The Court however dismissed the Petition without making any declarations on the questions raised by the Petitioners. The CEPIL legal team is examining the outcome of the decision with a view of taking further steps to ensure transparency in oil sector.
Petition against certain provisions of the Press and Journalists Act Cap 105 seeking the Court’s interpretation of the constitutionality of the impugned provisions. The Petition challenges provisions establishing two government-controlled regulatory bodies with wide and significant discretionary powers over the media; restricting the practice of journalism by requiring compulsory licensing and registration of journalists; provisions authorizing significant penalties and sanctions on journalists, including disqualification and suspension from practicing journalism; provisions authorizing the Media Council to censor films and plays.
The petition challenges sections 7, 9 (3),11 (2), (3) & (4), 13, 14 (5), 16 (4)(d), 46 (2), 60 (5), 61(b), 63(2) & (4), 67(1)(f ) &(2), 72(1) & (2) (c), of the Uganda Communications Act No. 1 of 2013 as contravening Articles 29(1), 21 26,28(12),42 of the Constitution of the Republic of Uganda, thereby undermining the right to freedom of expression, the freedom of the press and other media. These sections of the Uganda Communications Act No.1 give the Minister of Information and Communication Technology wide unfettered power to interfere with the operations of the Uganda Communications Commission, contrary to Section 8 of the same law, which provides that the Commission shall exercise its functions independently of any persons or body.These sections of the fore mentioned Act place disproportionate power in the hands of the Minister leaving the Commission dependent on government and, it is because of this disproportionate power that the Minister has issued several policy directives to the Uganda Communications Commission in the recent past that impede the freedom of expression, and the freedom of the Press for instance In the last two years; the Uganda Communications Commission has effortlessly shut down social media and mobile money, banned live broadcasts of parliamentary proceedings and demonstrations, and temporarily closed some radio and television stations in moves that are widely politically motivated, impeding the right of freedom of expression and freedom of press and other media as enshrined in the Constitution.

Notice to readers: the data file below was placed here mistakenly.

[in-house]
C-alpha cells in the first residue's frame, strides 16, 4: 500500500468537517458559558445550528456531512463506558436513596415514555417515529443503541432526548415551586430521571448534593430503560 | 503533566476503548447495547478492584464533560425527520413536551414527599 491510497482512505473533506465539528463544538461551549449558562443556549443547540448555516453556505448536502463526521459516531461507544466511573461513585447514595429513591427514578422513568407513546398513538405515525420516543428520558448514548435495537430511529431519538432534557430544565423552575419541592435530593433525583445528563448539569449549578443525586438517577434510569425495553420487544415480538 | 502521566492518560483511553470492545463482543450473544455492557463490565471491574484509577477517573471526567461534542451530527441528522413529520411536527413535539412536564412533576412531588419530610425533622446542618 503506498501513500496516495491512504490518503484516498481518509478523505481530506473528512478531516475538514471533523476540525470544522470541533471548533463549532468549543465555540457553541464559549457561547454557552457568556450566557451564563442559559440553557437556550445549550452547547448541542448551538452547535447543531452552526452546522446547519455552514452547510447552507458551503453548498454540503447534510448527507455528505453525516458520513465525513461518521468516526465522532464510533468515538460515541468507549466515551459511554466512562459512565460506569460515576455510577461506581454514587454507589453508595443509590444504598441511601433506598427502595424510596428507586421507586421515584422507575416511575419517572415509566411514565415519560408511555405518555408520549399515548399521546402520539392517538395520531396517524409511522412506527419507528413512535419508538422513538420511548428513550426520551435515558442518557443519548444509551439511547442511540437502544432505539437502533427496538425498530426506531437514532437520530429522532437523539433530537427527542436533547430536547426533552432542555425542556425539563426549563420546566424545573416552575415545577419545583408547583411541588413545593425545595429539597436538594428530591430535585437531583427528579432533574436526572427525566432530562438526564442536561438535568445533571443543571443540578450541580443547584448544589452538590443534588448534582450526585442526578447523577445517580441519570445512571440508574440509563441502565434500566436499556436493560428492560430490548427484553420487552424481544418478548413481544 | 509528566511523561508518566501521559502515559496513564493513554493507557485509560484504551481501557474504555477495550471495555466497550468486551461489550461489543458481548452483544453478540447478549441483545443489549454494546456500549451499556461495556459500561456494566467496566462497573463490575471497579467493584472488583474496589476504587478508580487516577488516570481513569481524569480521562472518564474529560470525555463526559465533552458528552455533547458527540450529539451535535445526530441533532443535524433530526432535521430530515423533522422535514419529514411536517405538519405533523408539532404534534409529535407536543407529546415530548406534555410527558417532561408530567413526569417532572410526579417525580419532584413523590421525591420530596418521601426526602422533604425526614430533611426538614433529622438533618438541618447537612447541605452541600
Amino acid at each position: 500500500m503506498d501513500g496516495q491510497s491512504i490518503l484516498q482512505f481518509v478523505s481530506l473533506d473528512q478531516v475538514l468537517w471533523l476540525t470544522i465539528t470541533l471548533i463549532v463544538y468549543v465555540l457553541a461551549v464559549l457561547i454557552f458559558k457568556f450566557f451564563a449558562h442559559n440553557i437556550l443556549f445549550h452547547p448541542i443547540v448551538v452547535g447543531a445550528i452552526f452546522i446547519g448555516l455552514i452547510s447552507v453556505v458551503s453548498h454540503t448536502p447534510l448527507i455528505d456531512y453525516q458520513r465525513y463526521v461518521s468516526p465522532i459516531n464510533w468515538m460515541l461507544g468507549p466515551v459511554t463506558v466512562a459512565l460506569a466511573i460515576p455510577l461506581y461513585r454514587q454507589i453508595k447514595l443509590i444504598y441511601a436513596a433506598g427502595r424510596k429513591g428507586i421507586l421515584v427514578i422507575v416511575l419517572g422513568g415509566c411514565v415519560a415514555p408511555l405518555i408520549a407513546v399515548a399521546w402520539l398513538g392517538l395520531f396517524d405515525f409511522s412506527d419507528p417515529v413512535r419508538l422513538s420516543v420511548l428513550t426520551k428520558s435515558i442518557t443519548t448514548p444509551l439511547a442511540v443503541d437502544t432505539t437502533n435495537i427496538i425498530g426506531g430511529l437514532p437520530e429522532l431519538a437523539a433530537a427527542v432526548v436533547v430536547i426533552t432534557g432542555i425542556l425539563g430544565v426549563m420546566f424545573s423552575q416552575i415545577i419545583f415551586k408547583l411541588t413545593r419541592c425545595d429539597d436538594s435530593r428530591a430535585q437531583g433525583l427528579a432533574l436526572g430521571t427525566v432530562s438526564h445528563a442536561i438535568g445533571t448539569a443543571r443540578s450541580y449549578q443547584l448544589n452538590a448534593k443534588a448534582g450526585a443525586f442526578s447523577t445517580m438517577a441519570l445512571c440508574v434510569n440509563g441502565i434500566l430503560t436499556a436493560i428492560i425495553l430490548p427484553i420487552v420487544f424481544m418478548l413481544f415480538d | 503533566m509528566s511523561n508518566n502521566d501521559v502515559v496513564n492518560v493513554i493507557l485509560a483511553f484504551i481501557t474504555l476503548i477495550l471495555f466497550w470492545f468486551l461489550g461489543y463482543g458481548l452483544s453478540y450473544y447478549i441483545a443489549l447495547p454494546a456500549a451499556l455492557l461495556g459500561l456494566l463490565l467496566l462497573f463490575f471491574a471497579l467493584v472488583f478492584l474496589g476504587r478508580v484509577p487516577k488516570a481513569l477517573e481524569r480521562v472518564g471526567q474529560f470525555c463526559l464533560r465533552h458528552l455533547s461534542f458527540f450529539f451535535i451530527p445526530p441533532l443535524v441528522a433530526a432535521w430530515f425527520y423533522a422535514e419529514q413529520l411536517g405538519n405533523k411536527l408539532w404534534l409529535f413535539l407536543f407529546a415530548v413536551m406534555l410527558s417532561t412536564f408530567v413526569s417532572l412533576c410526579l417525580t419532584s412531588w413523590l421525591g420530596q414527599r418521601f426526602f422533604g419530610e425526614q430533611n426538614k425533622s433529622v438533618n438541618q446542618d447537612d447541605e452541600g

The petition challenges the constitutionality of certain provisions of the Constitution (Amendment) Act 2018, to wit Articles 3, 8, 10, and the manner of proceedings at the floor of Parliament in passing of the Constitution (Amendment) Bill (No. 2) 2017, as well as the acts of security forces in entering Parliament, assaulting, arresting and detaining members of Parliament. Currently before court.
The Applicant instituted this matter in the High Court for declarations that the arbitrary acts of accosting, slapping and the unlawful search, arrest and assault of the applicant by the Respondent (DPC) of Wandegeya and other police officers on orders given by the Respondent infringed on the applicant’s rights protected by Articles 24, 27, 40(2), and 44(a) of the Constitution. The parties agreed and a consent judgment was given to the effect that the respondent was to give an official apology and pay nominal damages to the applicant. CEPIL has since then used this case as an instrument of advocacy with state institutions such as the Police in the promotion of the freedom of expression.